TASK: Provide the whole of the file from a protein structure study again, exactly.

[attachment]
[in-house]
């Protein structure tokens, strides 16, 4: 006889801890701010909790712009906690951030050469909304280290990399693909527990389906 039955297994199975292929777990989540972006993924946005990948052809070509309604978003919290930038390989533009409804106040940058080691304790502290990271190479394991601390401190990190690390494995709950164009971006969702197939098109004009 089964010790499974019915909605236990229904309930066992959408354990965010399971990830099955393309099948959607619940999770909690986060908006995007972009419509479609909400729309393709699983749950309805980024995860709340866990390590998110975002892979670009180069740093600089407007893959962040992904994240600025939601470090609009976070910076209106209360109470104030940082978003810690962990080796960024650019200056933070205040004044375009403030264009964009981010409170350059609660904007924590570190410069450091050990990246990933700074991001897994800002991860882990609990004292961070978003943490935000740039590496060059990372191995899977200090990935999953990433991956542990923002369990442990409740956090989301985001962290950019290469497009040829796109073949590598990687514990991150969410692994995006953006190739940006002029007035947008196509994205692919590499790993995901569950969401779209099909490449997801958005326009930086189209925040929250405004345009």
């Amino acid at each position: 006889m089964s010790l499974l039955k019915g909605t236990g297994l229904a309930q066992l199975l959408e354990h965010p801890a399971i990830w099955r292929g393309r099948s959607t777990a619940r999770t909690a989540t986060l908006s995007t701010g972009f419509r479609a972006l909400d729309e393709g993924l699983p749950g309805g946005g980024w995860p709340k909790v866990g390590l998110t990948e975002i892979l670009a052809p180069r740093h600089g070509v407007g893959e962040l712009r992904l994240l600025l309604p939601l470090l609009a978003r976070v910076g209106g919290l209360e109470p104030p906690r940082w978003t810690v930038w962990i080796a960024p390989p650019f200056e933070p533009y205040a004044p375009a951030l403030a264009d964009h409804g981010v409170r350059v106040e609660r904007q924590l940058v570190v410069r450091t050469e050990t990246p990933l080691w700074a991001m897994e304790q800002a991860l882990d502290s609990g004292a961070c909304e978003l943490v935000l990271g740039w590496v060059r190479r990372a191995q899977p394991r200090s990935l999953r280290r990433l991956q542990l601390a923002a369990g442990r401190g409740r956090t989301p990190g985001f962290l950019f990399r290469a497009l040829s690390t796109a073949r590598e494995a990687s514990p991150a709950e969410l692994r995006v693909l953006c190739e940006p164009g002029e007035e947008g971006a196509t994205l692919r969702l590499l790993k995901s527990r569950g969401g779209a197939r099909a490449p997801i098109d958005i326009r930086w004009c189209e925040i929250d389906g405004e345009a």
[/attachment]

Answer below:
[in-house]
């Protein structure tokens, strides 16, 4: 006889801890701010909790712009906690951030050469909304280290990399693909527990389906 039955297994199975292929777990989540972006993924946005990948052809070509309604978003919290930038390989533009409804106040940058080691304790502290990271190479394991601390401190990190690390494995709950164009971006969702197939098109004009 089964010790499974019915909605236990229904309930066992959408354990965010399971990830099955393309099948959607619940999770909690986060908006995007972009419509479609909400729309393709699983749950309805980024995860709340866990390590998110975002892979670009180069740093600089407007893959962040992904994240600025939601470090609009976070910076209106209360109470104030940082978003810690962990080796960024650019200056933070205040004044375009403030264009964009981010409170350059609660904007924590570190410069450091050990990246990933700074991001897994800002991860882990609990004292961070978003943490935000740039590496060059990372191995899977200090990935999953990433991956542990923002369990442990409740956090989301985001962290950019290469497009040829796109073949590598990687514990991150969410692994995006953006190739940006002029007035947008196509994205692919590499790993995901569950969401779209099909490449997801958005326009930086189209925040929250405004345009």
């Amino acid at each position: 006889m089964s010790l499974l039955k019915g909605t236990g297994l229904a309930q066992l199975l959408e354990h965010p801890a399971i990830w099955r292929g393309r099948s959607t777990a619940r999770t909690a989540t986060l908006s995007t701010g972009f419509r479609a972006l909400d729309e393709g993924l699983p749950g309805g946005g980024w995860p709340k909790v866990g390590l998110t990948e975002i892979l670009a052809p180069r740093h600089g070509v407007g893959e962040l712009r992904l994240l600025l309604p939601l470090l609009a978003r976070v910076g209106g919290l209360e109470p104030p906690r940082w978003t810690v930038w962990i080796a960024p390989p650019f200056e933070p533009y205040a004044p375009a951030l403030a264009d964009h409804g981010v409170r350059v106040e609660r904007q924590l940058v570190v410069r450091t050469e050990t990246p990933l080691w700074a991001m897994e304790q800002a991860l882990d502290s609990g004292a961070c909304e978003l943490v935000l990271g740039w590496v060059r190479r990372a191995q899977p394991r200090s990935l999953r280290r990433l991956q542990l601390a923002a369990g442990r401190g409740r956090t989301p990190g985001f962290l950019f990399r290469a497009l040829s690390t796109a073949r590598e494995a990687s514990p991150a709950e969410l692994r995006v693909l953006c190739e940006p164009g002029e007035e947008g971006a196509t994205l692919r969702l590499l790993k995901s527990r569950g969401g779209a197939r099909a490449p997801i098109d958005i326009r930086w004009c189209e925040i929250d389906g405004e345009a």